Shelf Life

Pop art prices pop!

Marketplace Staff Sep 16, 2009
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Shelf Life

Pop art prices pop!

Marketplace Staff Sep 16, 2009
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TEXT OF INTERVIEW

Kai Ryssdal: Most of us are distressingly familiar with the phrase “bubble” by now. We’ve had two of ’em in just the past 10 years: dot-coms and housing. But there was another one earlier this decade, too.

Pop art, paintings by the likes of Andy Warhol, Roy Lichtenstein and Jasper Johns. That market was exploding. Seven and eight-figure price tags on some of ’em. Just like housing, though, the art bubble popped in 2008. Richard Polsky chronicles the rise and the fall of pop art prices in his new book “I Sold Andy Warhol (Too Soon).” Richard, welcome to the program.

Richard Polsky: Thank you.

Ryssdal: Being able to sell Andy Warhol, even though it was too soon, sort of implies that you bought him earlier. And in fact that was the title of your earlier book, “I bought Andy Warhol.” Tell me about the painting in question first.

POLSKY: Well, what I bought is called a Fright Wig. This is a portrait of Andy Warhol where it looks as if he stuck his finger in a light socket, and his white hair is standing straight up.

Ryssdal: You bought it for how much money?

POLSKY: I paid $47,500 for it back in 1988, and it started appreciating rapidly. The next thing I knew it was worth a lot of money. I ended up selling it in 2005 for about $375,000. You know I thought I hit the ball out of the park. I was thrilled. But had I waited until June of 2007, a similar painting brought $2.6 million. You can imagine what that felt like.

Ryssdal: No, I can’t, actually. Because I’ve never… I can’t even imagine that.

POLSKY: It’s pretty funny the whole thing.

Ryssdal: But really you just got out of the market too soon. There was a bubble, and you were sort of on the wrong end of it.

POLSKY: The world was going through a funny time, as we know. There was a nice analogy with the housing market, too. Pretty much people used to buy homes to live in them. And they used to buy art to look at it. It all changed. Everybody was flipping everything. Suddenly you saw your house as an investment, and you’d try to sell it. And that’s what people were doing with art. It was no longer about connoisseurship, it was just about making money.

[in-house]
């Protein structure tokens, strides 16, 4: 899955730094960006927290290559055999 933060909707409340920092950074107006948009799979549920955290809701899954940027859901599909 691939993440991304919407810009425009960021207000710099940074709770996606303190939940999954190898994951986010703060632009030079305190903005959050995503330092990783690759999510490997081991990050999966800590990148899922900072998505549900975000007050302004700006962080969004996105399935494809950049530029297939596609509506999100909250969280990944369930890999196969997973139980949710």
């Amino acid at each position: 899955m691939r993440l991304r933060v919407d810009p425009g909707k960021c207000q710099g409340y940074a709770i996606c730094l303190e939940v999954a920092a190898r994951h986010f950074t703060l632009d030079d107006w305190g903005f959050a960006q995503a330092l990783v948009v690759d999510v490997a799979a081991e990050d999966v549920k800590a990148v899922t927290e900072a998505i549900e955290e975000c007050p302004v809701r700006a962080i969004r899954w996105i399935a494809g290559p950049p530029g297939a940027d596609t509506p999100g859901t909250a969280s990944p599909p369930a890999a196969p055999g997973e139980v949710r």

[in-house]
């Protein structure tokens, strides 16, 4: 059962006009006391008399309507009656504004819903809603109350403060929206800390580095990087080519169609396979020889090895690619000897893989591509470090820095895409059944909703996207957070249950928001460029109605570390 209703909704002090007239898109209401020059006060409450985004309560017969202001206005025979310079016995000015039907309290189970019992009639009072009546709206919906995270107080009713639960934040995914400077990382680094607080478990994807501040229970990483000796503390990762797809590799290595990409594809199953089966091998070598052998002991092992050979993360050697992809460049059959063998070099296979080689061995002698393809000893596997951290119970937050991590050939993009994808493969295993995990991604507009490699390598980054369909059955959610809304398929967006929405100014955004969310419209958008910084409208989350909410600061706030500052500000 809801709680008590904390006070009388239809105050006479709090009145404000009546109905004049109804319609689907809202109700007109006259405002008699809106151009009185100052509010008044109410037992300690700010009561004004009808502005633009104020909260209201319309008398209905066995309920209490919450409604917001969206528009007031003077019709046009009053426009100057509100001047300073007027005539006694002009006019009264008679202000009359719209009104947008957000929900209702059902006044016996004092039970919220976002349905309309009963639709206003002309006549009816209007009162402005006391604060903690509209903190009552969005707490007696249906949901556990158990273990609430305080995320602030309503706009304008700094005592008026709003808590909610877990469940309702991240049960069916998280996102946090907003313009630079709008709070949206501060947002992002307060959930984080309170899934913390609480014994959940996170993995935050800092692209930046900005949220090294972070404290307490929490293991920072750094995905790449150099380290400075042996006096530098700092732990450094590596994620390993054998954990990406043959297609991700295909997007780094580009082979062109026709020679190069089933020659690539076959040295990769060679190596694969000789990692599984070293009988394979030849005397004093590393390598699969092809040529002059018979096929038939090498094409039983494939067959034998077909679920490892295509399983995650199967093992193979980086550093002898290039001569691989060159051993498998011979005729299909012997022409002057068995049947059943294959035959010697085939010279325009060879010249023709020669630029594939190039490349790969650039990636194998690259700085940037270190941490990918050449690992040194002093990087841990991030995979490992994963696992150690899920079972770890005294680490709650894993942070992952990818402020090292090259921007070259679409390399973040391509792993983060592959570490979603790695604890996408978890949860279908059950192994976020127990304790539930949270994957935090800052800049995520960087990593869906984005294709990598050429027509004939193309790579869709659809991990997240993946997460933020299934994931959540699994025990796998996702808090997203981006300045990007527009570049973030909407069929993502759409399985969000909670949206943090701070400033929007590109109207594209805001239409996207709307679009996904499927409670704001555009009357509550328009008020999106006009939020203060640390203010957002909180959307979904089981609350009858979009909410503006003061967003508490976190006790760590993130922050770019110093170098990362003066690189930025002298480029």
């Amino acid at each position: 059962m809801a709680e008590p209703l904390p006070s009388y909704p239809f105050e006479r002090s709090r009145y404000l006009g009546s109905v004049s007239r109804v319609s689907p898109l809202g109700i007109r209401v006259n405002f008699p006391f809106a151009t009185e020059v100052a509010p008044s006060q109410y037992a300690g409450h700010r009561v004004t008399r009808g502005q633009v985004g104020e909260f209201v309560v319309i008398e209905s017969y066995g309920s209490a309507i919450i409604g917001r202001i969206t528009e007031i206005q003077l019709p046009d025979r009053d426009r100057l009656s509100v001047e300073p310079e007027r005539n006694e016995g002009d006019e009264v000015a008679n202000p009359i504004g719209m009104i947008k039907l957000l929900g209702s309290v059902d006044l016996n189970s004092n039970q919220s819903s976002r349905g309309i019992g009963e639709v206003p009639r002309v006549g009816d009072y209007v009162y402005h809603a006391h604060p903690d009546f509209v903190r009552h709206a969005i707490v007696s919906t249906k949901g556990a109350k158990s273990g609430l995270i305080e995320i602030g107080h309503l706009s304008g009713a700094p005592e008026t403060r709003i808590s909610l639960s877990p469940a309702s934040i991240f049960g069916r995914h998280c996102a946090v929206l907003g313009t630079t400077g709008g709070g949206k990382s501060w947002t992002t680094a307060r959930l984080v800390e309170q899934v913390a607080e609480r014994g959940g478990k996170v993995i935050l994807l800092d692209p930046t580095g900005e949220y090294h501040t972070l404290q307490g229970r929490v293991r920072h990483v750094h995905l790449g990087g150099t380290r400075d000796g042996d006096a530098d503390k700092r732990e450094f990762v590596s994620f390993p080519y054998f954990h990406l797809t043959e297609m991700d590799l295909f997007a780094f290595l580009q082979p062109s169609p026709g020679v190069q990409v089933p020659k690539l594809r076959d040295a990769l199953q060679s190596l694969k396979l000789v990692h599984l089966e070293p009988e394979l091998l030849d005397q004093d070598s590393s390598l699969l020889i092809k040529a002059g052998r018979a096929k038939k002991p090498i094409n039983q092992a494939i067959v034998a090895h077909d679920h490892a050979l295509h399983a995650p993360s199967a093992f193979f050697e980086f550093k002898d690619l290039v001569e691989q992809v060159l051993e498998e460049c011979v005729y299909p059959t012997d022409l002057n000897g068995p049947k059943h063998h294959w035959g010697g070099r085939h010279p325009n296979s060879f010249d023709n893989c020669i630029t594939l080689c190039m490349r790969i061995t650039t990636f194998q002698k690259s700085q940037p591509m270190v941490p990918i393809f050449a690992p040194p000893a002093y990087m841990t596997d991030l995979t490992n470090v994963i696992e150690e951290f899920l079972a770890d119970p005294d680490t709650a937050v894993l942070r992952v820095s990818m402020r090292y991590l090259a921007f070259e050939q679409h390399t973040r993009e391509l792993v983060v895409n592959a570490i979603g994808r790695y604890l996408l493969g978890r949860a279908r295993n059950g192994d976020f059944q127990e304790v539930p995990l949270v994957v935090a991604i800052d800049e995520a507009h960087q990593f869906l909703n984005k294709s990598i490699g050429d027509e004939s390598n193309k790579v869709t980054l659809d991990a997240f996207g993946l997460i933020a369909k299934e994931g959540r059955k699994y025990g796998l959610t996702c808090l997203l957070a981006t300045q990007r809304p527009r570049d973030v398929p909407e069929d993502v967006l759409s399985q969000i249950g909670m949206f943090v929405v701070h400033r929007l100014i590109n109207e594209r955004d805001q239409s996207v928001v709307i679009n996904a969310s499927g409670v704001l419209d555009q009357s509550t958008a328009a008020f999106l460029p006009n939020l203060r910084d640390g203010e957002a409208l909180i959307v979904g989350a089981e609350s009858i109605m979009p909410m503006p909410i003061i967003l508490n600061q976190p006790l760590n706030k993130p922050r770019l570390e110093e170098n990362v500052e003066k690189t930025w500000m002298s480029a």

Ryssdal: In addition to the transformation of the art market that you describe in this book, you yourself go through a transformation. You talk in the beginning of your deep, deep feeling for this painting. For the Andy Warhol Fright Wig. And then at the end there’s a great line you have, where you say, you know, I used to be an art connoisseurship or a dealer, and now I’m just trying to wring all the value I can from these paintings.

POLSKY: It sounds really crass and cynical, and however you want to put it. But yeah, I’d go to an art museum, and I couldn’t enjoy the art anymore. I’d just look at a Mark Rothko or something, and say, god, that’s worth $10 million. I couldn’t see the art anymore. But this Fright Wig, this self-portrait, every time I’d look at it, when I lived with it, you know, I’d feel great, and it made me feel special.

Ryssdal: Do you miss it now that you don’t have it?

POLSKY: Oh, absolutely, absolutely.

Ryssdal: If you could have sold it for $2.5 million, though, would you still be missing it?

POLSKY: No, no.

Ryssdal: All of these deals whether it’s at a gallery or at auction, I mean, yes there are contracts and paperwork to be done, but it is in essence an industry built largely on deals made by handshake, largely unregulated.

POLSKY: Do you realize anyone can become an art dealer. I mean tomorrow literally you could get up in the morning, find a space, paint the walls white, hang a few pictures, and you’re in business. And there’s a lot of manipulation. Let’s say you own a lot of Warhols. And you decide, god, I want to see my paintings appreciate. Well, it’s the easiest thing in the world to go to the auctions, and bid up every Warhol that comes up, assuming you have the money, even if you don’t get it. There’s an appreciation on what you’re already holding. And the craziest part is it’s all legal.

Ryssdal: The art market crashes in 2007, 2008, as does the global economy and the U.S. housing market, and all the rest. We know the story. Where is art today? Is it scrapping to make a rebound as some parts of the economy are?

POLSKY: Yeah, pretty much. It is on the rebound a bit. But what’s interesting right now is, it’s kinda gone back to its roots, where it really is again about connoisseurship. A lot of the speculators are on the sidelines right now. They left the market, they’re out. So you now have people who are buying art who actually want to live with it. And it’s kinda refreshing.

Ryssdal: Richard Polsky. His most recent book is called “I Sold Andy Warhol (Too Soon).” Mr. Polsky, thanks so much.

POLSKY: Thank you very much.

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